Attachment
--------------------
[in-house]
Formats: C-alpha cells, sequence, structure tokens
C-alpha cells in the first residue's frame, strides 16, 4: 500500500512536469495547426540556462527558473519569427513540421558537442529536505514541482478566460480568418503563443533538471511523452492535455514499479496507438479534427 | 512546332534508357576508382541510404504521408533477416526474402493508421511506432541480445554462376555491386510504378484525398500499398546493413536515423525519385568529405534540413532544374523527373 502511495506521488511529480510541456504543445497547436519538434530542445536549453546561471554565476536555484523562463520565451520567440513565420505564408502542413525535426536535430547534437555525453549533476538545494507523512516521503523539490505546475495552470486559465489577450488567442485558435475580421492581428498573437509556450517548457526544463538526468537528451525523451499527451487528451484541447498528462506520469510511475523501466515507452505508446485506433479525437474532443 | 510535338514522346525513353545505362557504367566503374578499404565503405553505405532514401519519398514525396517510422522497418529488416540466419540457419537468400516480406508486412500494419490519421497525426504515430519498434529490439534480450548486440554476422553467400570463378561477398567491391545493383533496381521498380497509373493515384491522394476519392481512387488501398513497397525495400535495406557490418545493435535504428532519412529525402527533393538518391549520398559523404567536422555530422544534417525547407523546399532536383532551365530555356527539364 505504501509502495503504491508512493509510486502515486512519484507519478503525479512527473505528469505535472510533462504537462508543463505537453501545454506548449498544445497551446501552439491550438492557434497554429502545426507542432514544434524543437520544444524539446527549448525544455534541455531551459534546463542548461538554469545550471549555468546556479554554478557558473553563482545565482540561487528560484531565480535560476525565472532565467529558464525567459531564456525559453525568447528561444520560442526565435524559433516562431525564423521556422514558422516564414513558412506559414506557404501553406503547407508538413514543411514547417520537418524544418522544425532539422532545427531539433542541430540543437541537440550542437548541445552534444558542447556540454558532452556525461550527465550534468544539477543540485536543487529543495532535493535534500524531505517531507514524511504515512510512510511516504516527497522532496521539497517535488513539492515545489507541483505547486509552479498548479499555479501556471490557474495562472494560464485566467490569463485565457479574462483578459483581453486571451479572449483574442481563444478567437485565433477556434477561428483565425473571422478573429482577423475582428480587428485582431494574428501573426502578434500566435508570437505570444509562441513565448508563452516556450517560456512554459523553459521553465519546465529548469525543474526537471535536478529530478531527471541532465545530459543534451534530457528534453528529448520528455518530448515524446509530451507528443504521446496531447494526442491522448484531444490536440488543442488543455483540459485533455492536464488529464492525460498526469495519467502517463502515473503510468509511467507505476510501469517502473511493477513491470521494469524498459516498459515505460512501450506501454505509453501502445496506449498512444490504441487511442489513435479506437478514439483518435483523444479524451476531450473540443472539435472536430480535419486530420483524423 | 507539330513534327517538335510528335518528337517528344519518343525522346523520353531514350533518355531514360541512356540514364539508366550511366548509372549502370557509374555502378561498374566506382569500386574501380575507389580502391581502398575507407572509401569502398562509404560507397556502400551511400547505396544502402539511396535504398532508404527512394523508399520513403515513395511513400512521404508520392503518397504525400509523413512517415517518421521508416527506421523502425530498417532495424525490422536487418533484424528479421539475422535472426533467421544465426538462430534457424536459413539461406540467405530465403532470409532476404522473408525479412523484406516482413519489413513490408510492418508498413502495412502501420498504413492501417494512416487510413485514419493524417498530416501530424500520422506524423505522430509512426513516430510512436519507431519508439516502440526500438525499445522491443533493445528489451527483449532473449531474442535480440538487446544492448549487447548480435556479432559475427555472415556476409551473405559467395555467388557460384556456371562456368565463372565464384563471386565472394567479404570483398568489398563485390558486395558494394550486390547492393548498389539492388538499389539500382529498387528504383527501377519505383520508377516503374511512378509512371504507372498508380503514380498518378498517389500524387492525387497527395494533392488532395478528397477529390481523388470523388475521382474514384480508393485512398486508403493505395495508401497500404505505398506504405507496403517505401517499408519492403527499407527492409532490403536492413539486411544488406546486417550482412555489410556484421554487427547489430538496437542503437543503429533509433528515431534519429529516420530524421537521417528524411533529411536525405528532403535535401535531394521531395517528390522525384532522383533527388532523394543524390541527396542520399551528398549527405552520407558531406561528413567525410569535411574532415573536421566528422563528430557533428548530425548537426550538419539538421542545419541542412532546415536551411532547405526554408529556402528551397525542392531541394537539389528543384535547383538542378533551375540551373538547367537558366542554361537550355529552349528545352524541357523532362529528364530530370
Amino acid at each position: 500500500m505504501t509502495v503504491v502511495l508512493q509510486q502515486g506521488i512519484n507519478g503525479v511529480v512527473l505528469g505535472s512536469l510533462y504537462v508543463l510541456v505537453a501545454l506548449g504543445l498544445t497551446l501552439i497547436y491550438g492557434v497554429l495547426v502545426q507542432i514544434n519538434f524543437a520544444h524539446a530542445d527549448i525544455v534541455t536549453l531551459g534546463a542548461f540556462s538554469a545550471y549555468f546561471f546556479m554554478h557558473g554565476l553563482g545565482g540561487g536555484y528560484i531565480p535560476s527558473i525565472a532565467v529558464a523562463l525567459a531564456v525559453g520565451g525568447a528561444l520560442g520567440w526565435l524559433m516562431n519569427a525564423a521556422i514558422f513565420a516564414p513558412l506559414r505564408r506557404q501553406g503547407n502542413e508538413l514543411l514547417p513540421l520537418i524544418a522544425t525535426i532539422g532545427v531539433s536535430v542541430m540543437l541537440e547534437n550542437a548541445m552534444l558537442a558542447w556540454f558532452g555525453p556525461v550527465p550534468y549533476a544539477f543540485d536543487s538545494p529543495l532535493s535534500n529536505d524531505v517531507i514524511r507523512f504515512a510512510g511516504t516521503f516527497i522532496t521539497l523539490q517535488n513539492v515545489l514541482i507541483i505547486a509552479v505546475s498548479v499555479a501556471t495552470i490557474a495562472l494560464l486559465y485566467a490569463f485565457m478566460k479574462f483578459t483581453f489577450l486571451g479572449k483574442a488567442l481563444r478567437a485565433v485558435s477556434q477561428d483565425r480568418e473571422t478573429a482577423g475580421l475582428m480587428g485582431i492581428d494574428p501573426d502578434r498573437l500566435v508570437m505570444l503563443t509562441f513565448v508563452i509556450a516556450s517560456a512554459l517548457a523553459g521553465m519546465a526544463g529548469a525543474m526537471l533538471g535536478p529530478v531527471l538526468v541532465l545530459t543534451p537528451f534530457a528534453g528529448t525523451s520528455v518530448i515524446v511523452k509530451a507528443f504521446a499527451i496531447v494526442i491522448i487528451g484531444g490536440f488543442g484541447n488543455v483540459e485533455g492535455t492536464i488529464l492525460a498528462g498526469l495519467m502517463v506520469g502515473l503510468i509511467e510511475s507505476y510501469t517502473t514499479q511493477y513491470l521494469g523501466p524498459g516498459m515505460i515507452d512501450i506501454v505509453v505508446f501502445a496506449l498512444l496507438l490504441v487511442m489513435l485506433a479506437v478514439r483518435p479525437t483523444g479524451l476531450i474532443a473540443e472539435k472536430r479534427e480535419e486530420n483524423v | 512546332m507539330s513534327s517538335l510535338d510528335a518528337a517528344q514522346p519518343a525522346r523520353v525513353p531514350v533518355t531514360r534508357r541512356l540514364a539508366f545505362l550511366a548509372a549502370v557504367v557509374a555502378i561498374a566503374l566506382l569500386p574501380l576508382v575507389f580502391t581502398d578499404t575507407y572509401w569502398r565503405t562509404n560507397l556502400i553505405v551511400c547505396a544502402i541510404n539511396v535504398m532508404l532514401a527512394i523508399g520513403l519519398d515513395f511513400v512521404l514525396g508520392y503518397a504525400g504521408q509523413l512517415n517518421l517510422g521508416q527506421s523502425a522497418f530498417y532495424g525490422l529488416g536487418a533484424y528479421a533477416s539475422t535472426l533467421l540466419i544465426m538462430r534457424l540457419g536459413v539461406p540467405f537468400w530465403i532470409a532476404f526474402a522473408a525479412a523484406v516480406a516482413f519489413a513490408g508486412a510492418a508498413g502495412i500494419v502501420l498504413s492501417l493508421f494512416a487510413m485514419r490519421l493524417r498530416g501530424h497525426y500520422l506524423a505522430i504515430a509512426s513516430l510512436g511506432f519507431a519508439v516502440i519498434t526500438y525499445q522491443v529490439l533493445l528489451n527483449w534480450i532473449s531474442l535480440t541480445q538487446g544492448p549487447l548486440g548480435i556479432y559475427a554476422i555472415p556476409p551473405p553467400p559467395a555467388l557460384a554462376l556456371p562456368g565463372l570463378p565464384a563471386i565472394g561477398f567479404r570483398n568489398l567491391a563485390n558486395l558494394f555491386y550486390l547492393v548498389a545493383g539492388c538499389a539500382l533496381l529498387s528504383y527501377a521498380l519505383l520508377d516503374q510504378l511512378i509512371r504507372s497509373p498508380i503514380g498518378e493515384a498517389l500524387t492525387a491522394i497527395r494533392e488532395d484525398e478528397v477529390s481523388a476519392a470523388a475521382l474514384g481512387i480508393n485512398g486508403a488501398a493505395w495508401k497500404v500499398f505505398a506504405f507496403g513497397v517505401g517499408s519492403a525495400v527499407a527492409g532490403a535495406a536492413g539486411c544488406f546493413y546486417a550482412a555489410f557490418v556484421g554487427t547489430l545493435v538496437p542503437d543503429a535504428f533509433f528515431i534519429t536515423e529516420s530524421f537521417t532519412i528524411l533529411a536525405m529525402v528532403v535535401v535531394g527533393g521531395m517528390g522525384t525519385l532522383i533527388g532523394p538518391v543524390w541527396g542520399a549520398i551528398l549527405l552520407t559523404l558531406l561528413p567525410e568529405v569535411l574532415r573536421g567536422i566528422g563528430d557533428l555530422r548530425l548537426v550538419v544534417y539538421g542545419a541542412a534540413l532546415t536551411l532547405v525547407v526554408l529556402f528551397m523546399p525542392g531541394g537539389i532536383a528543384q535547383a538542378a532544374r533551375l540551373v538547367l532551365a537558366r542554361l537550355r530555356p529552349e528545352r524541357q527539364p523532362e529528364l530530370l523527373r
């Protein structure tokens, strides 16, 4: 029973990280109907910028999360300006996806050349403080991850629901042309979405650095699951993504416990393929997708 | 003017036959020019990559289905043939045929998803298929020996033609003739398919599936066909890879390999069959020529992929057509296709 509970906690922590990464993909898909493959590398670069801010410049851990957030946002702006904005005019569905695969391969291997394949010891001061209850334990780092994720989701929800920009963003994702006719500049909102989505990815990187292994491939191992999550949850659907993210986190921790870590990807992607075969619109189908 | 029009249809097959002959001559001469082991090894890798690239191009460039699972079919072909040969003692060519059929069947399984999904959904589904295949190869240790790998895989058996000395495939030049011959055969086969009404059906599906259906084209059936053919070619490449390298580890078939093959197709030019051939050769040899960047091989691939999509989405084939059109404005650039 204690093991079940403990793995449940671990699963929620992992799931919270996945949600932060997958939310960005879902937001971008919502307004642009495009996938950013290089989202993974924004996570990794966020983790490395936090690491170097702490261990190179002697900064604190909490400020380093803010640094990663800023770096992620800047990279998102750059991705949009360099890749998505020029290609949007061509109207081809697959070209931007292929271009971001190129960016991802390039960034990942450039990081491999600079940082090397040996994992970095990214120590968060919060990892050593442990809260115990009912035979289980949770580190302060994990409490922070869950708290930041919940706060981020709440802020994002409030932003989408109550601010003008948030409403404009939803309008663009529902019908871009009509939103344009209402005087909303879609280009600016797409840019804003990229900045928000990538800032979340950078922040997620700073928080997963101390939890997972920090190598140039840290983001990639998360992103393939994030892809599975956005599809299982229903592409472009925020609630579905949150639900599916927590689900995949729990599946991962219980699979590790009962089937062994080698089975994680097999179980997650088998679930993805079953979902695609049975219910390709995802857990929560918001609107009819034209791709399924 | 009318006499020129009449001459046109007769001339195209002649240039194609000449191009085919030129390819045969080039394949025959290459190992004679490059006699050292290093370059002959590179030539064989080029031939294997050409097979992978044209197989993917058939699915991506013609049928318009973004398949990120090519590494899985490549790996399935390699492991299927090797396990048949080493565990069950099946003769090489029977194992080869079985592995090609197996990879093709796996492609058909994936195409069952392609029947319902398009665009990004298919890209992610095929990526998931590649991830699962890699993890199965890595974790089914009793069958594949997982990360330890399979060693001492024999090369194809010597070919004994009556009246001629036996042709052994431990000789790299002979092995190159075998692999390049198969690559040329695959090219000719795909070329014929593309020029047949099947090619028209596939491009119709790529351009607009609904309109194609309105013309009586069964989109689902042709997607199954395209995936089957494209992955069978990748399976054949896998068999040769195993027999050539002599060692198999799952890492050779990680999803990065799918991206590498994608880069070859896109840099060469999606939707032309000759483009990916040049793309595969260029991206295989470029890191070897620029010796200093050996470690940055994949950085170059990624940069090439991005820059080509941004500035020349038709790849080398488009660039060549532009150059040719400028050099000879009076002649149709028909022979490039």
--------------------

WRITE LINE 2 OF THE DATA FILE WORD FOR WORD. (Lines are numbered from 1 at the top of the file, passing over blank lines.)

Formats: C-alpha cells, sequence, structure tokens